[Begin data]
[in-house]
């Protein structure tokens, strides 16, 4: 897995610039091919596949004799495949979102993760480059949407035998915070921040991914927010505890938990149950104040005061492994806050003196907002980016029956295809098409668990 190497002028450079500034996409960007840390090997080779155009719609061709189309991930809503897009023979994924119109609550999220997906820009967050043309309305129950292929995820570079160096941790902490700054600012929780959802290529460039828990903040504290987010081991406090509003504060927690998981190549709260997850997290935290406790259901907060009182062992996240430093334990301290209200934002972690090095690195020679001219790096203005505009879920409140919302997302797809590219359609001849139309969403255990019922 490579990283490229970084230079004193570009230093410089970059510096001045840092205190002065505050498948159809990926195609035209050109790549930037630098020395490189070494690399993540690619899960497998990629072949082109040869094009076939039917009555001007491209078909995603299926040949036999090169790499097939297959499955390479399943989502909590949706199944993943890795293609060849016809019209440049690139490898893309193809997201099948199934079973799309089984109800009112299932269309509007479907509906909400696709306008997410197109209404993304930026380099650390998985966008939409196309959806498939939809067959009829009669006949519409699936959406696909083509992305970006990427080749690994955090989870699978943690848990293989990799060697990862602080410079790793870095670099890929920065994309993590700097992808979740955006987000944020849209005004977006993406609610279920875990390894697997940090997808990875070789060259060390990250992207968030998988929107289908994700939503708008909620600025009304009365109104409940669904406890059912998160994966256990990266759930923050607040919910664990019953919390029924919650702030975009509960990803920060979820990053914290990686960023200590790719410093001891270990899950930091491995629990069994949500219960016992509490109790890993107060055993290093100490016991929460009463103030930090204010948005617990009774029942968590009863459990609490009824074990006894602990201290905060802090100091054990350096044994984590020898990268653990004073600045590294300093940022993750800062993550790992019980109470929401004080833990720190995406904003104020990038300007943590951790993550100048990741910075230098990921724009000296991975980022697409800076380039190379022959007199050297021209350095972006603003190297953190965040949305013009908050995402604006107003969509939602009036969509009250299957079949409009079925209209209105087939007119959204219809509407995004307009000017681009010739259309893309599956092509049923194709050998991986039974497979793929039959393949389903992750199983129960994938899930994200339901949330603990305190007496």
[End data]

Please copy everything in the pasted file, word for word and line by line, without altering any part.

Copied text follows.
[in-house]
């Protein structure tokens, strides 16, 4: 897995610039091919596949004799495949979102993760480059949407035998915070921040991914927010505890938990149950104040005061492994806050003196907002980016029956295809098409668990 190497002028450079500034996409960007840390090997080779155009719609061709189309991930809503897009023979994924119109609550999220997906820009967050043309309305129950292929995820570079160096941790902490700054600012929780959802290529460039828990903040504290987010081991406090509003504060927690998981190549709260997850997290935290406790259901907060009182062992996240430093334990301290209200934002972690090095690195020679001219790096203005505009879920409140919302997302797809590219359609001849139309969403255990019922 490579990283490229970084230079004193570009230093410089970059510096001045840092205190002065505050498948159809990926195609035209050109790549930037630098020395490189070494690399993540690619899960497998990629072949082109040869094009076939039917009555001007491209078909995603299926040949036999090169790499097939297959499955390479399943989502909590949706199944993943890795293609060849016809019209440049690139490898893309193809997201099948199934079973799309089984109800009112299932269309509007479907509906909400696709306008997410197109209404993304930026380099650390998985966008939409196309959806498939939809067959009829009669006949519409699936959406696909083509992305970006990427080749690994955090989870699978943690848990293989990799060697990862602080410079790793870095670099890929920065994309993590700097992808979740955006987000944020849209005004977006993406609610279920875990390894697997940090997808990875070789060259060390990250992207968030998988929107289908994700939503708008909620600025009304009365109104409940669904406890059912998160994966256990990266759930923050607040919910664990019953919390029924919650702030975009509960990803920060979820990053914290990686960023200590790719410093001891270990899950930091491995629990069994949500219960016992509490109790890993107060055993290093100490016991929460009463103030930090204010948005617990009774029942968590009863459990609490009824074990006894602990201290905060802090100091054990350096044994984590020898990268653990004073600045590294300093940022993750800062993550790992019980109470929401004080833990720190995406904003104020990038300007943590951790993550100048990741910075230098990921724009000296991975980022697409800076380039190379022959007199050297021209350095972006603003190297953190965040949305013009908050995402604006107003969509939602009036969509009250299957079949409009079925209209209105087939007119959204219809509407995004307009000017681009010739259309893309599956092509049923194709050998991986039974497979793929039959393949389903992750199983129960994938899930994200339901949330603990305190007496």